That’s at $3.5m each, up from last year’s $3m, proving, if proof were needed, that the Super Bowl NFL final is the place to be seen for corporate America.
With at least 100m viewers expected just in the US for the February 5 extravaganza, it’s easy to see why the Super Bowl is so popular and it’s not just a bonanza for broadcaster NBC but also for the creative and media agencies involved who can expect to receive over $40m in commission. And there are still some half-time spots and others to be sold in the gripping, if interminable, programme.
NBC pays nearly $1bn a year under its new contract to broadcast NFL matches (which includes three guaranteed Super Bowls) so there’s still work for its ad sales department to do. But selling in-game 30-seconds ads so early is still a record.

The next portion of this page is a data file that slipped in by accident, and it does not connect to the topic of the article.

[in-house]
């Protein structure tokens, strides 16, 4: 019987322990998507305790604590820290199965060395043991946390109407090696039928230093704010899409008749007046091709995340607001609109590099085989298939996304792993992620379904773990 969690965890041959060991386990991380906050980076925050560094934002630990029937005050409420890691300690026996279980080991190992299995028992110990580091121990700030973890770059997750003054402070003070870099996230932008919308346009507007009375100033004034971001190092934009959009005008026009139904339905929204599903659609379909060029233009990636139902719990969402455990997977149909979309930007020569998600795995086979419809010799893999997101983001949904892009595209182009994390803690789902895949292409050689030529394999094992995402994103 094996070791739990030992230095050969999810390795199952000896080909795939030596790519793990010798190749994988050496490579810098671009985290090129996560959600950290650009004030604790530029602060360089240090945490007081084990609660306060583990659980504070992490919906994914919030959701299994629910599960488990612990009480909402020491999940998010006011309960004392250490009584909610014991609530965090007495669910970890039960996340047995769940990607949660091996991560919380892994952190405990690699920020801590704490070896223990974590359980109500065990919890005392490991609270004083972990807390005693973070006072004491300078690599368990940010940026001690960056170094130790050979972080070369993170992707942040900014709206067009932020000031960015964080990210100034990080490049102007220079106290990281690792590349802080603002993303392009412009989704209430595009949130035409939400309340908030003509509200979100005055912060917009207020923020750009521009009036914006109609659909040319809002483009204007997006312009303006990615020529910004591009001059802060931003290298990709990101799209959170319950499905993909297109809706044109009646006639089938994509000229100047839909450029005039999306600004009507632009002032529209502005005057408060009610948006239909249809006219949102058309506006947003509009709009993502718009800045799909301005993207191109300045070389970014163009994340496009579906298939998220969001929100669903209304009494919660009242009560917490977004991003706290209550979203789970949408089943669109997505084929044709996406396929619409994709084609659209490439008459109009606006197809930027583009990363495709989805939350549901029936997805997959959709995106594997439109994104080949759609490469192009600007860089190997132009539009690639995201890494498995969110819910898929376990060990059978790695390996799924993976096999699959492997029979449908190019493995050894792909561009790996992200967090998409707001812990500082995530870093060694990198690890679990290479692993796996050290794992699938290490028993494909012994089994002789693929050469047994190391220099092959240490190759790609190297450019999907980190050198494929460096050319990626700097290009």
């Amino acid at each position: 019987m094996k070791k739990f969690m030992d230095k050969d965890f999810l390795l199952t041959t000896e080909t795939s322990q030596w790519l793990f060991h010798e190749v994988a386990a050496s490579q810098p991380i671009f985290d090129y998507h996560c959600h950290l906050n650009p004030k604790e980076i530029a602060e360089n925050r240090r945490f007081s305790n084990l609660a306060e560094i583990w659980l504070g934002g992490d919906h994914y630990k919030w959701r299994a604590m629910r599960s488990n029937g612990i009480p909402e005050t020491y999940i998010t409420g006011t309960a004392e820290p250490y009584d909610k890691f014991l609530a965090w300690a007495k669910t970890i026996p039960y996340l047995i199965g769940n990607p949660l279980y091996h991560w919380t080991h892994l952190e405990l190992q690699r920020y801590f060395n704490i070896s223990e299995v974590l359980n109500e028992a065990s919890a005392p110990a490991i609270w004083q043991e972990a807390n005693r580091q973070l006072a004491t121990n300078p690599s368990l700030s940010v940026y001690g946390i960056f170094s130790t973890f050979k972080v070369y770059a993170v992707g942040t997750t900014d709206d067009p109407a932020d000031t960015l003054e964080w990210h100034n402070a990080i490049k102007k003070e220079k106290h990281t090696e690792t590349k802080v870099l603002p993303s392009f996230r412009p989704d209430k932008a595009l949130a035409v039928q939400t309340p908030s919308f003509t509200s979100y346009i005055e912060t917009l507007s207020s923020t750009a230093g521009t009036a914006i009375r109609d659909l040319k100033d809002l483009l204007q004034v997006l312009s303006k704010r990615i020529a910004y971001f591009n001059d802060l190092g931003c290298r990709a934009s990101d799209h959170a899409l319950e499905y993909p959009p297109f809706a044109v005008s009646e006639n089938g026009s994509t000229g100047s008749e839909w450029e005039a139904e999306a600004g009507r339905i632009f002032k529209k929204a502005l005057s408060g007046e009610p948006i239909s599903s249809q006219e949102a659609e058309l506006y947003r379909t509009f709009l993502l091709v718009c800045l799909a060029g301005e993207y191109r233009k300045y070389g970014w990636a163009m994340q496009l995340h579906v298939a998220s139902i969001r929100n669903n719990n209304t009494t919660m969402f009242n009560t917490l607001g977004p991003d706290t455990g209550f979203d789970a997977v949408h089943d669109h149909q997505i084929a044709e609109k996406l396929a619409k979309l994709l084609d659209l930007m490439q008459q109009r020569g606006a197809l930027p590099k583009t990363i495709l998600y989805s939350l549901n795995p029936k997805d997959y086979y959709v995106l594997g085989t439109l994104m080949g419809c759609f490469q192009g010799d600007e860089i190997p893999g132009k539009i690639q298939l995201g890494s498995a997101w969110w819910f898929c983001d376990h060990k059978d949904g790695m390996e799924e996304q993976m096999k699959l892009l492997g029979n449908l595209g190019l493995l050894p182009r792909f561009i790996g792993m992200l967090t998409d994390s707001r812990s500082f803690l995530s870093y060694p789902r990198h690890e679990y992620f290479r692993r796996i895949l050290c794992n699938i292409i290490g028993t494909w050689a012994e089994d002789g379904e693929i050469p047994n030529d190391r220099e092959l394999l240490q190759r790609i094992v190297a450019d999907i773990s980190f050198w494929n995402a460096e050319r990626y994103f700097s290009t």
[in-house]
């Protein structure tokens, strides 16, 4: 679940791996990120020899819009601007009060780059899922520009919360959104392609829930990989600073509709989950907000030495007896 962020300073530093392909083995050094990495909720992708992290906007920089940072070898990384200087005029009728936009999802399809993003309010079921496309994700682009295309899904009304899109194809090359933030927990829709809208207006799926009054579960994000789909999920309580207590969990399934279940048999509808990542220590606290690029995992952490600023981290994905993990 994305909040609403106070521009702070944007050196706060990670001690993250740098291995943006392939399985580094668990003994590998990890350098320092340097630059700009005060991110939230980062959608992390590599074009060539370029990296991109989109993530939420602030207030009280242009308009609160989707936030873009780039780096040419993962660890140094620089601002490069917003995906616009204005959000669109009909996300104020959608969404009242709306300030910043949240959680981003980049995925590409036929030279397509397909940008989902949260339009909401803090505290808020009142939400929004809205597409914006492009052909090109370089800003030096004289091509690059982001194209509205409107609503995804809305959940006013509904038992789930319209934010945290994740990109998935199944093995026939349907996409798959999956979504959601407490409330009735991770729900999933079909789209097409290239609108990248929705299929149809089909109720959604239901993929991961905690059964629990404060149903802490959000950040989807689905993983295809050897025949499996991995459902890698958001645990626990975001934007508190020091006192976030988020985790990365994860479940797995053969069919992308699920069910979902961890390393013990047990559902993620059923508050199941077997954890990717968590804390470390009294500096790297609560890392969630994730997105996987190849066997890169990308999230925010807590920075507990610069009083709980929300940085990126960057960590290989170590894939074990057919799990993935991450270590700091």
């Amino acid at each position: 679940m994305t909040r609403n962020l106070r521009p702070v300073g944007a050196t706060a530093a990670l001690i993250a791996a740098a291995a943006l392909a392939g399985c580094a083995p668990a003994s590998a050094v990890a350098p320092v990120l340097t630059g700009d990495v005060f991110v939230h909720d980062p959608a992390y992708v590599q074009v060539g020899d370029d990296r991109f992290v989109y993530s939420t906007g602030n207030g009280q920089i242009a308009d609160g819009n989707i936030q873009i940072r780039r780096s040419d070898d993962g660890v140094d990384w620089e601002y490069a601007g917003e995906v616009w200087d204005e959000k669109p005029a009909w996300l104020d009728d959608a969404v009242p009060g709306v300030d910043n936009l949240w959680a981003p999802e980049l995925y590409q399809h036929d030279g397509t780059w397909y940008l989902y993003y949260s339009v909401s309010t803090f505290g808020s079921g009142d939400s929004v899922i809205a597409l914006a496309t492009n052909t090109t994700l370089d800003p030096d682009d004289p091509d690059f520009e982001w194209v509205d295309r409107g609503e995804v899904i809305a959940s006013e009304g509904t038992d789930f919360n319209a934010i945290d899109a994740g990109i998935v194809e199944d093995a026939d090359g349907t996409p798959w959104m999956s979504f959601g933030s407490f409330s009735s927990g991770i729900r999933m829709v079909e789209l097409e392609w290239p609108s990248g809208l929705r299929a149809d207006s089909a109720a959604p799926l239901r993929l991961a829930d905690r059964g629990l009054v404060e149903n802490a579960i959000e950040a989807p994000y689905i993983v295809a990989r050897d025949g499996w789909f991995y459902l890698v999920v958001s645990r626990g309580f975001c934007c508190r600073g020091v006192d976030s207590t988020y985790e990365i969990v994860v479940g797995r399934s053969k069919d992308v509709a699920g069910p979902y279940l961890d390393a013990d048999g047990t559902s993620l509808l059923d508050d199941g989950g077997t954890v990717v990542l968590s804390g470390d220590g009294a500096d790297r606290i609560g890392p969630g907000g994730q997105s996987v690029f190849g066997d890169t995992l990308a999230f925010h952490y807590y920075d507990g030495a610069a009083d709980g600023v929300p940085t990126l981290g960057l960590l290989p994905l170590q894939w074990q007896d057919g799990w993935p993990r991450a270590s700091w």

Next to the Cannes International Festival of Creativity in the summer, the Super Bowl is the biggest showcase for American creative agencies. And, just like last year, this year’s Super Bowl is likely to be dominated by car ads. General Motors, which is still looking for a permanent agency for flagship brand Chevrolet, has already announced that it is to turn to crowd-sourcing to fill its Super Bowl spots.